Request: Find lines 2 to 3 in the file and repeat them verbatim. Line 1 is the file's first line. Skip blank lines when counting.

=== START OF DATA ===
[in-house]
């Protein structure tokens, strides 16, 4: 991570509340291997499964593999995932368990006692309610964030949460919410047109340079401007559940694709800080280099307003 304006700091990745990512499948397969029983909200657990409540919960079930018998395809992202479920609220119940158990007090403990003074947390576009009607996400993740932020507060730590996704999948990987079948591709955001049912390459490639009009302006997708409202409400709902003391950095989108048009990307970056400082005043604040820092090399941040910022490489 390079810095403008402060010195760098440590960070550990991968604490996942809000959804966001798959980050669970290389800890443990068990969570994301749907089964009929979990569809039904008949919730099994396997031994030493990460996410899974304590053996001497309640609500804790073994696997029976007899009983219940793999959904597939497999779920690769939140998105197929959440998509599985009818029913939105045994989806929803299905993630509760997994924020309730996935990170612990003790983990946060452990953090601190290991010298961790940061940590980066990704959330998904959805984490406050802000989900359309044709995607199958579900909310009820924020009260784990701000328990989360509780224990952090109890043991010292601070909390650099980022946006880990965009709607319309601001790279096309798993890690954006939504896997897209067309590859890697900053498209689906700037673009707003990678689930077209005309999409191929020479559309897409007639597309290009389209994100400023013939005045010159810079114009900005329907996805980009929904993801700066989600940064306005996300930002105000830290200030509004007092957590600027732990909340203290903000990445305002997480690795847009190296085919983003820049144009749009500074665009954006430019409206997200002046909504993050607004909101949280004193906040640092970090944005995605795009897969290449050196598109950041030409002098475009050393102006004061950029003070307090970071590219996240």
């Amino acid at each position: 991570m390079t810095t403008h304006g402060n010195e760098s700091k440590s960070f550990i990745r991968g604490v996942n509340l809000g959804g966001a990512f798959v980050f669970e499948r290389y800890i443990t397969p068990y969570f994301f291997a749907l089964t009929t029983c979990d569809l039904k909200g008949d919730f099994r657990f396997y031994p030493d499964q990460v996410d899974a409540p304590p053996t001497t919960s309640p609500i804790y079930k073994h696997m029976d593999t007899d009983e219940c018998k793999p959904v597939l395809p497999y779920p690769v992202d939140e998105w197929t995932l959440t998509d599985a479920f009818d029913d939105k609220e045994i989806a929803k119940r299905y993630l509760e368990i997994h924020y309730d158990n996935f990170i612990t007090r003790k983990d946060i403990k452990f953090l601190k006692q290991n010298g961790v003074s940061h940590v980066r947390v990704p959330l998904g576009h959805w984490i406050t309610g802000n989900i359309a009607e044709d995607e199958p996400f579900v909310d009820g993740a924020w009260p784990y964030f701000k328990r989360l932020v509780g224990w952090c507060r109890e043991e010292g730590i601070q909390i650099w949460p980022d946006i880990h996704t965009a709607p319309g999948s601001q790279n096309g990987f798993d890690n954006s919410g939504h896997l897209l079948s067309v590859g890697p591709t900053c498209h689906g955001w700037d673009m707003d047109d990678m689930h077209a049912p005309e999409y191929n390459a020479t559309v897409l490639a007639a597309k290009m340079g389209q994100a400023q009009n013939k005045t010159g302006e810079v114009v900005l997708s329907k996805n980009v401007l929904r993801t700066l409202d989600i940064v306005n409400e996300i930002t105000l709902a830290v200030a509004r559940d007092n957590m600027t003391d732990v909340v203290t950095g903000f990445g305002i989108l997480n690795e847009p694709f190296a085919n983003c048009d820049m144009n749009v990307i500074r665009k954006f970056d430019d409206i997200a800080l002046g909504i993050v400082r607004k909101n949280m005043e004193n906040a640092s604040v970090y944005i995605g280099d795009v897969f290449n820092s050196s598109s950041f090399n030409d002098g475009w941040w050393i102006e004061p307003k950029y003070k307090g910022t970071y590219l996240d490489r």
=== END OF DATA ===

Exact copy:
């Protein structure tokens, strides 16, 4: 991570509340291997499964593999995932368990006692309610964030949460919410047109340079401007559940694709800080280099307003 304006700091990745990512499948397969029983909200657990409540919960079930018998395809992202479920609220119940158990007090403990003074947390576009009607996400993740932020507060730590996704999948990987079948591709955001049912390459490639009009302006997708409202409400709902003391950095989108048009990307970056400082005043604040820092090399941040910022490489 390079810095403008402060010195760098440590960070550990991968604490996942809000959804966001798959980050669970290389800890443990068990969570994301749907089964009929979990569809039904008949919730099994396997031994030493990460996410899974304590053996001497309640609500804790073994696997029976007899009983219940793999959904597939497999779920690769939140998105197929959440998509599985009818029913939105045994989806929803299905993630509760997994924020309730996935990170612990003790983990946060452990953090601190290991010298961790940061940590980066990704959330998904959805984490406050802000989900359309044709995607199958579900909310009820924020009260784990701000328990989360509780224990952090109890043991010292601070909390650099980022946006880990965009709607319309601001790279096309798993890690954006939504896997897209067309590859890697900053498209689906700037673009707003990678689930077209005309999409191929020479559309897409007639597309290009389209994100400023013939005045010159810079114009900005329907996805980009929904993801700066989600940064306005996300930002105000830290200030509004007092957590600027732990909340203290903000990445305002997480690795847009190296085919983003820049144009749009500074665009954006430019409206997200002046909504993050607004909101949280004193906040640092970090944005995605795009897969290449050196598109950041030409002098475009050393102006004061950029003070307090970071590219996240």
């Amino acid at each position: 991570m390079t810095t403008h304006g402060n010195e760098s700091k440590s960070f550990i990745r991968g604490v996942n509340l809000g959804g966001a990512f798959v980050f669970e499948r290389y800890i443990t397969p068990y969570f994301f291997a749907l089964t009929t029983c979990d569809l039904k909200g008949d919730f099994r657990f396997y031994p030493d499964q990460v996410d899974a409540p304590p053996t001497t919960s309640p609500i804790y079930k073994h696997m029976d593999t007899d009983e219940c018998k793999p959904v597939l395809p497999y779920p690769v992202d939140e998105w197929t995932l959440t998509d599985a479920f009818d029913d939105k609220e045994i989806a929803k119940r299905y993630l509760e368990i997994h924020y309730d158990n996935f990170i612990t007090r003790k983990d946060i403990k452990f953090l601190k006692q290991n010298g961790v003074s940061h940590v980066r947390v990704p959330l998904g576009h959805w984490i406050t309610g802000n989900i359309a009607e044709d995607e199958p996400f579900v909310d009820g993740a924020w009260p784990y964030f701000k328990r989360l932020v509780g224990w952090c507060r109890e043991e010292g730590i601070q909390i650099w949460p980022d946006i880990h996704t965009a709607p319309g999948s601001q790279n096309g990987f798993d890690n954006s919410g939504h896997l897209l079948s067309v590859g890697p591709t900053c498209h689906g955001w700037d673009m707003d047109d990678m689930h077209a049912p005309e999409y191929n390459a020479t559309v897409l490639a007639a597309k290009m340079g389209q994100a400023q009009n013939k005045t010159g302006e810079v114009v900005l997708s329907k996805n980009v401007l929904r993801t700066l409202d989600i940064v306005n409400e996300i930002t105000l709902a830290v200030a509004r559940d007092n957590m600027t003391d732990v909340v203290t950095g903000f990445g305002i989108l997480n690795e847009p694709f190296a085919n983003c048009d820049m144009n749009v990307i500074r665009k954006f970056d430019d409206i997200a800080l002046g909504i993050v400082r607004k909101n949280m005043e004193n906040a640092s604040v970090y944005i995605g280099d795009v897969f290449n820092s050196s598109s950041f090399n030409d002098g475009w941040w050393i102006e004061p307003k950029y003070k307090g910022t970071y590219l996240d490489r």